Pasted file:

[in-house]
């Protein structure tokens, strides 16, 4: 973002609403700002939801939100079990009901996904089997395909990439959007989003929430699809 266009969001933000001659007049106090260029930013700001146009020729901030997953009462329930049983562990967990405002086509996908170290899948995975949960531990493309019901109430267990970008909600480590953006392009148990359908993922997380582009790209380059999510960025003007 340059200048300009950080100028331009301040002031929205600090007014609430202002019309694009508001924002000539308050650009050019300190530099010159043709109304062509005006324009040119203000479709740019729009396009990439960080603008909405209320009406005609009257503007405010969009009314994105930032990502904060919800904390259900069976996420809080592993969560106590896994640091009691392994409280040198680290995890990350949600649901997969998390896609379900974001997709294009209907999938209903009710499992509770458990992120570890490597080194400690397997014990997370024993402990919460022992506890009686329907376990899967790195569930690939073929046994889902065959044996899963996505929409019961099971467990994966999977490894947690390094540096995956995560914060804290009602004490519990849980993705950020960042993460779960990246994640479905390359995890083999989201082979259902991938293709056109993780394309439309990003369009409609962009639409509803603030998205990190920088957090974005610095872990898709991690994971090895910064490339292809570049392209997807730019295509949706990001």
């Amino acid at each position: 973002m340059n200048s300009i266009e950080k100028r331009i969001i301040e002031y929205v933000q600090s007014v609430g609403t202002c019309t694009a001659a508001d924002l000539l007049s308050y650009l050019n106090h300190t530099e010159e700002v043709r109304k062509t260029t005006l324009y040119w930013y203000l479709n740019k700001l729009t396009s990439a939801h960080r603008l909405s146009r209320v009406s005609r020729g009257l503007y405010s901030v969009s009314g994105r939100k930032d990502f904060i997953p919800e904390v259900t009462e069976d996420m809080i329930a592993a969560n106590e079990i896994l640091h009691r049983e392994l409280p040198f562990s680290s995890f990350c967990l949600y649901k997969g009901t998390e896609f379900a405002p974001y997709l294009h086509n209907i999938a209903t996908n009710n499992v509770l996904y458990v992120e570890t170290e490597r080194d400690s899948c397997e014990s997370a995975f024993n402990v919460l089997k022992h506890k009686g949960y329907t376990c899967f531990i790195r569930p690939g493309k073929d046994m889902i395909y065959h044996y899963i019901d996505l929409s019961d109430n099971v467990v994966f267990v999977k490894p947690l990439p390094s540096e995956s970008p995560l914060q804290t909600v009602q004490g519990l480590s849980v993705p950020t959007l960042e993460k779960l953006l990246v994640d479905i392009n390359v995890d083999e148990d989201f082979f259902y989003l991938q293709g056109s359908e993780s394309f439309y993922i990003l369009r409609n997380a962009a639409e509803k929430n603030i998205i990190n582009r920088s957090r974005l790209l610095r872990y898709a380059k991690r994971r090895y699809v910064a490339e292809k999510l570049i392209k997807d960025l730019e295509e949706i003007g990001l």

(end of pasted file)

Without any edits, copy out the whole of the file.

[in-house]
């Protein structure tokens, strides 16, 4: 973002609403700002939801939100079990009901996904089997395909990439959007989003929430699809 266009969001933000001659007049106090260029930013700001146009020729901030997953009462329930049983562990967990405002086509996908170290899948995975949960531990493309019901109430267990970008909600480590953006392009148990359908993922997380582009790209380059999510960025003007 340059200048300009950080100028331009301040002031929205600090007014609430202002019309694009508001924002000539308050650009050019300190530099010159043709109304062509005006324009040119203000479709740019729009396009990439960080603008909405209320009406005609009257503007405010969009009314994105930032990502904060919800904390259900069976996420809080592993969560106590896994640091009691392994409280040198680290995890990350949600649901997969998390896609379900974001997709294009209907999938209903009710499992509770458990992120570890490597080194400690397997014990997370024993402990919460022992506890009686329907376990899967790195569930690939073929046994889902065959044996899963996505929409019961099971467990994966999977490894947690390094540096995956995560914060804290009602004490519990849980993705950020960042993460779960990246994640479905390359995890083999989201082979259902991938293709056109993780394309439309990003369009409609962009639409509803603030998205990190920088957090974005610095872990898709991690994971090895910064490339292809570049392209997807730019295509949706990001």
């Amino acid at each position: 973002m340059n200048s300009i266009e950080k100028r331009i969001i301040e002031y929205v933000q600090s007014v609430g609403t202002c019309t694009a001659a508001d924002l000539l007049s308050y650009l050019n106090h300190t530099e010159e700002v043709r109304k062509t260029t005006l324009y040119w930013y203000l479709n740019k700001l729009t396009s990439a939801h960080r603008l909405s146009r209320v009406s005609r020729g009257l503007y405010s901030v969009s009314g994105r939100k930032d990502f904060i997953p919800e904390v259900t009462e069976d996420m809080i329930a592993a969560n106590e079990i896994l640091h009691r049983e392994l409280p040198f562990s680290s995890f990350c967990l949600y649901k997969g009901t998390e896609f379900a405002p974001y997709l294009h086509n209907i999938a209903t996908n009710n499992v509770l996904y458990v992120e570890t170290e490597r080194d400690s899948c397997e014990s997370a995975f024993n402990v919460l089997k022992h506890k009686g949960y329907t376990c899967f531990i790195r569930p690939g493309k073929d046994m889902i395909y065959h044996y899963i019901d996505l929409s019961d109430n099971v467990v994966f267990v999977k490894p947690l990439p390094s540096e995956s970008p995560l914060q804290t909600v009602q004490g519990l480590s849980v993705p950020t959007l960042e993460k779960l953006l990246v994640d479905i392009n390359v995890d083999e148990d989201f082979f259902y989003l991938q293709g056109s359908e993780s394309f439309y993922i990003l369009r409609n997380a962009a639409e509803k929430n603030i998205i990190n582009r920088s957090r974005l790209l610095r872990y898709a380059k991690r994971r090895y699809v910064a490339e292809k999510l570049i392209k997807d960025l730019e295509e949706i003007g990001l």